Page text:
When the trailer for this movie first came out, everyone including myself instantly knew it had to be at the top of "worst of" lists. Experiencing this in an actual theater was one of the highlights of the entire year, as I was laughing my ass off and trying to fully comprehend the utter insanity and lack of professionalism being displayed before my eyes. From the hour long conversation in the car, to the mind-blowing ideas Kirk Cameron and Darren Doane spout aloud, to St. Nick killing a dude while dubstep is playing in the background, this firmly was the worst thing I saw in 2014. It will live on with bad movie connoisseurs, sitting alongside The Room and Birdemic in the pantheon of "so bad, it's good".

2. God's Not Dead

One-part Crash, two-parts every stereotype and strawman the Christian community believes to be true, this unexpected sleeper hit proved to be a malignant movie. It has the audacity to rest its entire debate about the existence of God with a childish question. And just when it botches the tying of all of its storylines with a concert finale by The Newsboys (who?), it delivers two disturbing plot points that left me gasping.

3. Atlas Shrugged: Part III

Nobody gives two licks about John Galt anymore, thanks to this final entry in the pathetic Atlas Shrugged trilogy. Reduced to a budget of peanuts, despite a sadly successful Kickstarter campaign, producers Harmon Kaslow and John Aglialoro finish their dream project with a movie where everything goes wrong. Another sweep of recasting the characters, poor shooting locations, dreadful acting, major events told in throwaway cutscenes, a near softcore sex scene in a maintenance room, and more unintentionally hilarity abound. What do expect from a director whose sole expertise is one episode of Nash Bridges?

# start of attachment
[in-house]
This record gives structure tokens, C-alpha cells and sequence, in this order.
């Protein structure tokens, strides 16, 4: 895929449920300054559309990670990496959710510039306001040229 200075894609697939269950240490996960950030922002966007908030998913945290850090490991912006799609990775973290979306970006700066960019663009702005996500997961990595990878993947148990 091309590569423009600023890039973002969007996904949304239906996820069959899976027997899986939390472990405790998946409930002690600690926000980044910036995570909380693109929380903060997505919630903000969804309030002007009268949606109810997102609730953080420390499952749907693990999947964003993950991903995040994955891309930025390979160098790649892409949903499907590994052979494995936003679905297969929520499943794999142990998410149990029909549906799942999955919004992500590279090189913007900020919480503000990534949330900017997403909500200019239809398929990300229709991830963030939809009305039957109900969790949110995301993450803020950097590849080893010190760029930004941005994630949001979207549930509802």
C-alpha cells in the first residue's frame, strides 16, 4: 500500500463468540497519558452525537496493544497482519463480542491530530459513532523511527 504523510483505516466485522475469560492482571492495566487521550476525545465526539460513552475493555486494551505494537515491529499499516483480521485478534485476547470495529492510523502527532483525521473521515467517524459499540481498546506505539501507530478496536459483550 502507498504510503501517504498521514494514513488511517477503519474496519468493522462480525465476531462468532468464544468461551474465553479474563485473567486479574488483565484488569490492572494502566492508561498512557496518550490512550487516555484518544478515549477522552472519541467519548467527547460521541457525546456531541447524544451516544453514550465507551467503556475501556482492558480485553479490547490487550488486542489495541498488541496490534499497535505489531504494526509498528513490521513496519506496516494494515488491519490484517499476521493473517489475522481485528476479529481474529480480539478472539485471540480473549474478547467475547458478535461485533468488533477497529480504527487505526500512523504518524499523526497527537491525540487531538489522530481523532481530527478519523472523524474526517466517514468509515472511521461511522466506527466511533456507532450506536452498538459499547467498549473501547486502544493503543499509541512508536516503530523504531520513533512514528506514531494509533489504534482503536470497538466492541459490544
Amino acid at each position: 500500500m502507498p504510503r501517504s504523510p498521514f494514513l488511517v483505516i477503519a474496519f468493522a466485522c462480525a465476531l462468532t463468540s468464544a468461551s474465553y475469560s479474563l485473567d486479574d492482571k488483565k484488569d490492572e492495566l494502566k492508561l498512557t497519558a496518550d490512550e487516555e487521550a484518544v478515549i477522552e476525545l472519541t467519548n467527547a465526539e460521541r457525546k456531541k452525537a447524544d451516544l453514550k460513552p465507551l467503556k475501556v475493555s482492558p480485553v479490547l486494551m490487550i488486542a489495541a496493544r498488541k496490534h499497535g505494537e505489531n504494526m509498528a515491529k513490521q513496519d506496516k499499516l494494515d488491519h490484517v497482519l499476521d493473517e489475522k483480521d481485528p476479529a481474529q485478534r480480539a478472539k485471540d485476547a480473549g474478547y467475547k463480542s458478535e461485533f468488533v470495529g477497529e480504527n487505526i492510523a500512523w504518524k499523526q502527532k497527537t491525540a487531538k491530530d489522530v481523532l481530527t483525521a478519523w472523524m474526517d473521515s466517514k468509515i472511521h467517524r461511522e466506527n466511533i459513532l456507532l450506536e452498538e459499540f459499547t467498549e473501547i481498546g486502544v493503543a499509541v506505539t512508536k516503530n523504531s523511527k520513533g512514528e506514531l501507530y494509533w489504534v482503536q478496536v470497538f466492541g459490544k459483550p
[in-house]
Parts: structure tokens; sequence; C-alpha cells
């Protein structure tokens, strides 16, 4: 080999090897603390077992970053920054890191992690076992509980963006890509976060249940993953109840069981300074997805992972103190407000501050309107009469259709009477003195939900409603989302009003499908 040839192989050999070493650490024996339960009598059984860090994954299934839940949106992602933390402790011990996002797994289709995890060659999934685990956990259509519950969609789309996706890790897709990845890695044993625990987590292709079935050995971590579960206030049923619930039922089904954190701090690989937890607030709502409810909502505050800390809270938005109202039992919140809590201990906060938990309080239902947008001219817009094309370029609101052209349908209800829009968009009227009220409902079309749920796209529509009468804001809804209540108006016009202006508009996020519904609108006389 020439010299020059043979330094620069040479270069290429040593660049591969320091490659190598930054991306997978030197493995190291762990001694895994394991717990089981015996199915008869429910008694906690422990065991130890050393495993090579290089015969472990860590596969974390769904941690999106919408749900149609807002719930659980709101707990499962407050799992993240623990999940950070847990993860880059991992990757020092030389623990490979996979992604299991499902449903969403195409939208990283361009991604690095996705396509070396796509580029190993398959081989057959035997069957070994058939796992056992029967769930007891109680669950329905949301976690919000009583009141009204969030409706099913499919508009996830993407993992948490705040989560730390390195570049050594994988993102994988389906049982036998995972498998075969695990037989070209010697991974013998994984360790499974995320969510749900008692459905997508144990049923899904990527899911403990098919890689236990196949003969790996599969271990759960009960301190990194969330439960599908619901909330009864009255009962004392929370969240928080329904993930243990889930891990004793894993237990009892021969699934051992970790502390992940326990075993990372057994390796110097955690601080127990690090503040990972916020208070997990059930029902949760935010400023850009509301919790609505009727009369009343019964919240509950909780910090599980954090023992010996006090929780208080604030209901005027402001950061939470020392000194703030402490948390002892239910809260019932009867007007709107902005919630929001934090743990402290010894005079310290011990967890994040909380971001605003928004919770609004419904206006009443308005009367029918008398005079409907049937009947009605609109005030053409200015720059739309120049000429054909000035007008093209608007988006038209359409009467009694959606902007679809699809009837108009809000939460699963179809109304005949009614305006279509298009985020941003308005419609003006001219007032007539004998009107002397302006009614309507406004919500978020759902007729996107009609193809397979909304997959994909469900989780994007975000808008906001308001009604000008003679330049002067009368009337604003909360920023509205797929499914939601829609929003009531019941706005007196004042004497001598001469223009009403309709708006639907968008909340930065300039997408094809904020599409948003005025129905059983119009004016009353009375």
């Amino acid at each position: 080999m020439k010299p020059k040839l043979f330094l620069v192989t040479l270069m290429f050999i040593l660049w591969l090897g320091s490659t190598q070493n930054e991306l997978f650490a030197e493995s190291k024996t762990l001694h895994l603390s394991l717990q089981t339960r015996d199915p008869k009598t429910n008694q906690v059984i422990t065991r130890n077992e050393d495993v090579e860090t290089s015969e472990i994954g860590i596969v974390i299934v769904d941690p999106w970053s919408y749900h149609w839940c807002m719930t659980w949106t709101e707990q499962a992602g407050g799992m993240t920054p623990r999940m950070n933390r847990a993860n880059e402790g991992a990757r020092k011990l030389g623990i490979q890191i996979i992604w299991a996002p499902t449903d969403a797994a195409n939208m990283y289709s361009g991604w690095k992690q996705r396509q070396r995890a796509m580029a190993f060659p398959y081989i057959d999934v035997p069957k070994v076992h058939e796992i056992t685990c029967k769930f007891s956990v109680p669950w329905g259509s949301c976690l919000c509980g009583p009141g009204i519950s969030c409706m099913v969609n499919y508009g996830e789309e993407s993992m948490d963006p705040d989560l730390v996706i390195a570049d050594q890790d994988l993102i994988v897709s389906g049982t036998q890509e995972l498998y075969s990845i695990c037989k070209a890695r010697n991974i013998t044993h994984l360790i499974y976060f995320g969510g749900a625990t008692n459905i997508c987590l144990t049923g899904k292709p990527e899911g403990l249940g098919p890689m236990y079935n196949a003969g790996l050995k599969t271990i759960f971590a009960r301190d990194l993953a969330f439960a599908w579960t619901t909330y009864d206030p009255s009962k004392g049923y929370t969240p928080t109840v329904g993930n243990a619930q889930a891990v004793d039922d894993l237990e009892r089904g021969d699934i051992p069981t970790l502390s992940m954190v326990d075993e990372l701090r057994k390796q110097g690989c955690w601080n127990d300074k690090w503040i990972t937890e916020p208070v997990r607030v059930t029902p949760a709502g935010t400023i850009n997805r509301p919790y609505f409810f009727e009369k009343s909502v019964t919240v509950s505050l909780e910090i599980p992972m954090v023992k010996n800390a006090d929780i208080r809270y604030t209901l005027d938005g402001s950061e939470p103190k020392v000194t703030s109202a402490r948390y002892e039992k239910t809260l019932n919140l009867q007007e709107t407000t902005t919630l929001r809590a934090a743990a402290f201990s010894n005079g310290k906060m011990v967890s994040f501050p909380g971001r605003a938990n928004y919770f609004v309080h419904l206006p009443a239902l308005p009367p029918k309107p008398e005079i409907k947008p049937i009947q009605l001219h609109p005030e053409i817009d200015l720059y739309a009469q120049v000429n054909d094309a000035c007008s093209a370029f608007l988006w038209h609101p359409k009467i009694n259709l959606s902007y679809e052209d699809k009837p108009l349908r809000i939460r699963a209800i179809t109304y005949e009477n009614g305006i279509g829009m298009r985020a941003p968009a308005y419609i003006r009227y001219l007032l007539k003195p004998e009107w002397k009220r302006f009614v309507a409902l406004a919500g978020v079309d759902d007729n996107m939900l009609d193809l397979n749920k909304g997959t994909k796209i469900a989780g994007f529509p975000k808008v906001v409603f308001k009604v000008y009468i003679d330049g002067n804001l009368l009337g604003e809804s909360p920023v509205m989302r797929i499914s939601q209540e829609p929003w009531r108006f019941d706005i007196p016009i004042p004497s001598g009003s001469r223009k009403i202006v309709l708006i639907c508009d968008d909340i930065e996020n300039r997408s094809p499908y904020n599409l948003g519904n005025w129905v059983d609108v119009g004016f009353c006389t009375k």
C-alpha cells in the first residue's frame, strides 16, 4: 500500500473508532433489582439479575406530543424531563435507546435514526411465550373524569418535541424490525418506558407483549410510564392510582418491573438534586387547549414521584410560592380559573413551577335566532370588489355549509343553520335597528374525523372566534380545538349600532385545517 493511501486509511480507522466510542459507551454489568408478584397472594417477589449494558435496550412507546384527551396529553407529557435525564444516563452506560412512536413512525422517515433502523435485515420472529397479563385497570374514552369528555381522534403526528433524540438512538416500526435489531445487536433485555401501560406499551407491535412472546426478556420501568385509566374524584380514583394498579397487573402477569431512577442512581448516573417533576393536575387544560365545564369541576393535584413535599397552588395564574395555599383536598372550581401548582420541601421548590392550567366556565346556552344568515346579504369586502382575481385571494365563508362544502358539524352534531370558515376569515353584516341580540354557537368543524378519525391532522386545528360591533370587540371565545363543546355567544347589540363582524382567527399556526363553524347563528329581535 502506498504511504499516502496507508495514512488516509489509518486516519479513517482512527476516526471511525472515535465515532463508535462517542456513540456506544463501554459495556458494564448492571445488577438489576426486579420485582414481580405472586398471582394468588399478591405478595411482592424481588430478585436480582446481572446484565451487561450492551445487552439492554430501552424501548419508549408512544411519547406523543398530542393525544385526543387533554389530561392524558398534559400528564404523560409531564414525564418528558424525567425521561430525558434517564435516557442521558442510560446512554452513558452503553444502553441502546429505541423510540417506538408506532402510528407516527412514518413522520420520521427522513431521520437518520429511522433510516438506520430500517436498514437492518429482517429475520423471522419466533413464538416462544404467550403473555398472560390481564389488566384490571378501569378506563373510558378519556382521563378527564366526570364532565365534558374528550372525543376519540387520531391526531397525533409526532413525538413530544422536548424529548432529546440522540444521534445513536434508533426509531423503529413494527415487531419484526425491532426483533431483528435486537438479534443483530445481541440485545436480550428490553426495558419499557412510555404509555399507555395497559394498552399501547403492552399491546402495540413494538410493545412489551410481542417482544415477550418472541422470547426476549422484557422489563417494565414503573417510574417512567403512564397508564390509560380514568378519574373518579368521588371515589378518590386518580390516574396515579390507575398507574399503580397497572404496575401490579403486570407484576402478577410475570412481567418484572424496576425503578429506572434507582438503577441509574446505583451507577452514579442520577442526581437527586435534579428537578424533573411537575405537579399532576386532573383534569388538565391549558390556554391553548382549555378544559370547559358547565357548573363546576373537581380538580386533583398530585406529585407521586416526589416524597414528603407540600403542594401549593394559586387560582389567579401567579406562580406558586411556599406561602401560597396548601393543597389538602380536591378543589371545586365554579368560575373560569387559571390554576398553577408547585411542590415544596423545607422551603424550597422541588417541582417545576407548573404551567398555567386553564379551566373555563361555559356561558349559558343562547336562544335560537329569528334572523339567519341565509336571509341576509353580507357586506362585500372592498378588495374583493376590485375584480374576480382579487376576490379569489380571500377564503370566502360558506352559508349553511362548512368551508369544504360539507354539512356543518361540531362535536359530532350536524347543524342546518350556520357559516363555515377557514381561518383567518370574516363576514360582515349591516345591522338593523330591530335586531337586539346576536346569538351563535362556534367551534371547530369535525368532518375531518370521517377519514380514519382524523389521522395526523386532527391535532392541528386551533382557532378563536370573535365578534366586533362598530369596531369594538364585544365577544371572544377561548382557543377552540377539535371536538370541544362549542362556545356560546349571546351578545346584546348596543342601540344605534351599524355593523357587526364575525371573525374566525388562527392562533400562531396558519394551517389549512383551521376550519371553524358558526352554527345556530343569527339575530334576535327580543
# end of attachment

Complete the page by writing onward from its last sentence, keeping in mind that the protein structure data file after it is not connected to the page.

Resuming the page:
4. A Million Ways to Die in the West

An unfunny comedy for the ages. Seth MacFarlane his motley crew of bad jokesters unleashed a torment to the senses, consistently repeating the same joke over and over and over again. Further hampering his own product, MacFarlane though it was wise to have himself as the lead, despite not even having the chops to even play the guy who is crushed by a giant ice cube. It doesn't need to explain the many ways to die; it was already DOA.

5. Leprechaun: Origins

Buried away from anyone really noticing, this reboot (prequel?) of the unloved horror franchise was an atrocious calamity. The characters were brain-dead and highly unlikable, the script and direction cribbed all of their material from better movies, and it's an absolute slog to sit through despite a 75 minute running time (15 minutes of credits as well). But its gravest mistake is that there is no leprechaun, just an unfortunate dwarf in a ghastly bat-demon costume.